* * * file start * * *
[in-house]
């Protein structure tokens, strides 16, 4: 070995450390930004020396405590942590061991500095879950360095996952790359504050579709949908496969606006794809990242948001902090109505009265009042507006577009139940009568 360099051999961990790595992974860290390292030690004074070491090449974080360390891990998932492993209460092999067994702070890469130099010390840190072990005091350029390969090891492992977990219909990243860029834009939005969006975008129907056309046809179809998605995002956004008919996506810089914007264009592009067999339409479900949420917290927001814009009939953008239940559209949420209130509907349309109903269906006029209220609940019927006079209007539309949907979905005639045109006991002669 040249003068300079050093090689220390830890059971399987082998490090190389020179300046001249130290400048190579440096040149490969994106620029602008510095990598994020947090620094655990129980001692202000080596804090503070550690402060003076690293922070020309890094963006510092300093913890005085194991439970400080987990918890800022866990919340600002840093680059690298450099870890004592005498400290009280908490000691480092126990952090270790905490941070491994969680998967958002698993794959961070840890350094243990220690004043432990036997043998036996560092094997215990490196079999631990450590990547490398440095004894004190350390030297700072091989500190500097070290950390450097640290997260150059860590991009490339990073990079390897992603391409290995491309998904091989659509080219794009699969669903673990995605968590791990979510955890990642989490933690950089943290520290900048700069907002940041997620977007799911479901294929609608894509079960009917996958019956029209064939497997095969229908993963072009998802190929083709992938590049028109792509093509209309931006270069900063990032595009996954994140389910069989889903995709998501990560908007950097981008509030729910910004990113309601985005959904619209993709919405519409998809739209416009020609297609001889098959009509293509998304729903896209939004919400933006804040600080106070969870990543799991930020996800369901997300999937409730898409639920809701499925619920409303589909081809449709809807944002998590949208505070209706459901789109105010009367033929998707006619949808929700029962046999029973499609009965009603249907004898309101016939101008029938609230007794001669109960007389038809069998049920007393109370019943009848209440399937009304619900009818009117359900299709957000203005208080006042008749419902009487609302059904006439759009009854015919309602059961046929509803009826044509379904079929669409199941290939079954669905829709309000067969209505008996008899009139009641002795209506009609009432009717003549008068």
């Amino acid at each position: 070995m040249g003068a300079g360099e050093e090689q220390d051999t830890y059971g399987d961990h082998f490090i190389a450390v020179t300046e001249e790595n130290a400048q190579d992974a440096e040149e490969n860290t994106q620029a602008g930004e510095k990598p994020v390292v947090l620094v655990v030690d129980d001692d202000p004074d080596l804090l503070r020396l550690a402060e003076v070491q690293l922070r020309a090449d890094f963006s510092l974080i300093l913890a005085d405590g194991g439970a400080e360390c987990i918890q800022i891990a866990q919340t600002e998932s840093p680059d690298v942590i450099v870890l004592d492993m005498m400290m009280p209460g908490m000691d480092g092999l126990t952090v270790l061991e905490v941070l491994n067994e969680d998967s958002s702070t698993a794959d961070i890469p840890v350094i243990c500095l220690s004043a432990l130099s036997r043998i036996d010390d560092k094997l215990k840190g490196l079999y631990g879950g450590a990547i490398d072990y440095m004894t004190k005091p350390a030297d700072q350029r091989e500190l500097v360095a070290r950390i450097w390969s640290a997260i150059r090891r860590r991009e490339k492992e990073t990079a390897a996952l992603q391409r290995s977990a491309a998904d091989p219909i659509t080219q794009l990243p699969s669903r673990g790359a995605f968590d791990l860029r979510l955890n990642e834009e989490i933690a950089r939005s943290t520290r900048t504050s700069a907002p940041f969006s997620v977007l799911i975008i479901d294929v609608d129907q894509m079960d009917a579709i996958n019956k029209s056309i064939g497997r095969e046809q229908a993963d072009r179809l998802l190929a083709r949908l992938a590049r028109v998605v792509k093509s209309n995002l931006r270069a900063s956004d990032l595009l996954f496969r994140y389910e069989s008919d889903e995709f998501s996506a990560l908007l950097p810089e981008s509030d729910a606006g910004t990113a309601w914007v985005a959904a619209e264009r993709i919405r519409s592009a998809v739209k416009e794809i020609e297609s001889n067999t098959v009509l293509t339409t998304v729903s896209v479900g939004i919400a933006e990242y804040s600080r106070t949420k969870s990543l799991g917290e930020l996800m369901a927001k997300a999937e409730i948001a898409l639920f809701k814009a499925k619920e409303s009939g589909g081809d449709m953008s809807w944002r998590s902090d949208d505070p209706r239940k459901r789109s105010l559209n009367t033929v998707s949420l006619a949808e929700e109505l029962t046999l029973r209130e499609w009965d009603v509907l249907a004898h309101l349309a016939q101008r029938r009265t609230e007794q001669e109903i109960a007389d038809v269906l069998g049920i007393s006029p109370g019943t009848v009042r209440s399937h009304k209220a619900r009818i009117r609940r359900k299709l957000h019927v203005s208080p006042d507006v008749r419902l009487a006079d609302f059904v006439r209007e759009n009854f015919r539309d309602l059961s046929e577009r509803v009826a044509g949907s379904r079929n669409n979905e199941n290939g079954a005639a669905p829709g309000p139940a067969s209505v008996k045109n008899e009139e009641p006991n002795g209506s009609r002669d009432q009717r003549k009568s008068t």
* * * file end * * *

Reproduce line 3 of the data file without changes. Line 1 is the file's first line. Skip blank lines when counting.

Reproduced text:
């Amino acid at each position: 070995m040249g003068a300079g360099e050093e090689q220390d051999t830890y059971g399987d961990h082998f490090i190389a450390v020179t300046e001249e790595n130290a400048q190579d992974a440096e040149e490969n860290t994106q620029a602008g930004e510095k990598p994020v390292v947090l620094v655990v030690d129980d001692d202000p004074d080596l804090l503070r020396l550690a402060e003076v070491q690293l922070r020309a090449d890094f963006s510092l974080i300093l913890a005085d405590g194991g439970a400080e360390c987990i918890q800022i891990a866990q919340t600002e998932s840093p680059d690298v942590i450099v870890l004592d492993m005498m400290m009280p209460g908490m000691d480092g092999l126990t952090v270790l061991e905490v941070l491994n067994e969680d998967s958002s702070t698993a794959d961070i890469p840890v350094i243990c500095l220690s004043a432990l130099s036997r043998i036996d010390d560092k094997l215990k840190g490196l079999y631990g879950g450590a990547i490398d072990y440095m004894t004190k005091p350390a030297d700072q350029r091989e500190l500097v360095a070290r950390i450097w390969s640290a997260i150059r090891r860590r991009e490339k492992e990073t990079a390897a996952l992603q391409r290995s977990a491309a998904d091989p219909i659509t080219q794009l990243p699969s669903r673990g790359a995605f968590d791990l860029r979510l955890n990642e834009e989490i933690a950089r939005s943290t520290r900048t504050s700069a907002p940041f969006s997620v977007l799911i975008i479901d294929v609608d129907q894509m079960d009917a579709i996958n019956k029209s056309i064939g497997r095969e046809q229908a993963d072009r179809l998802l190929a083709r949908l992938a590049r028109v998605v792509k093509s209309n995002l931006r270069a900063s956004d990032l595009l996954f496969r994140y389910e069989s008919d889903e995709f998501s996506a990560l908007l950097p810089e981008s509030d729910a606006g910004t990113a309601w914007v985005a959904a619209e264009r993709i919405r519409s592009a998809v739209k416009e794809i020609e297609s001889n067999t098959v009509l293509t339409t998304v729903s896209v479900g939004i919400a933006e990242y804040s600080r106070t949420k969870s990543l799991g917290e930020l996800m369901a927001k997300a999937e409730i948001a898409l639920f809701k814009a499925k619920e409303s009939g589909g081809d449709m953008s809807w944002r998590s902090d949208d505070p209706r239940k459901r789109s105010l559209n009367t033929v998707s949420l006619a949808e929700e109505l029962t046999l029973r209130e499609w009965d009603v509907l249907a004898h309101l349309a016939q101008r029938r009265t609230e007794q001669e109903i109960a007389d038809v269906l069998g049920i007393s006029p109370g019943t009848v009042r209440s399937h009304k209220a619900r009818i009117r609940r359900k299709l957000h019927v203005s208080p006042d507006v008749r419902l009487a006079d609302f059904v006439r209007e759009n009854f015919r539309d309602l059961s046929e577009r509803v009826a044509g949907s379904r079929n669409n979905e199941n290939g079954a005639a669905p829709g309000p139940a067969s209505v008996k045109n008899e009139e009641p006991n002795g209506s009609r002669d009432q009717r003549k009568s008068t």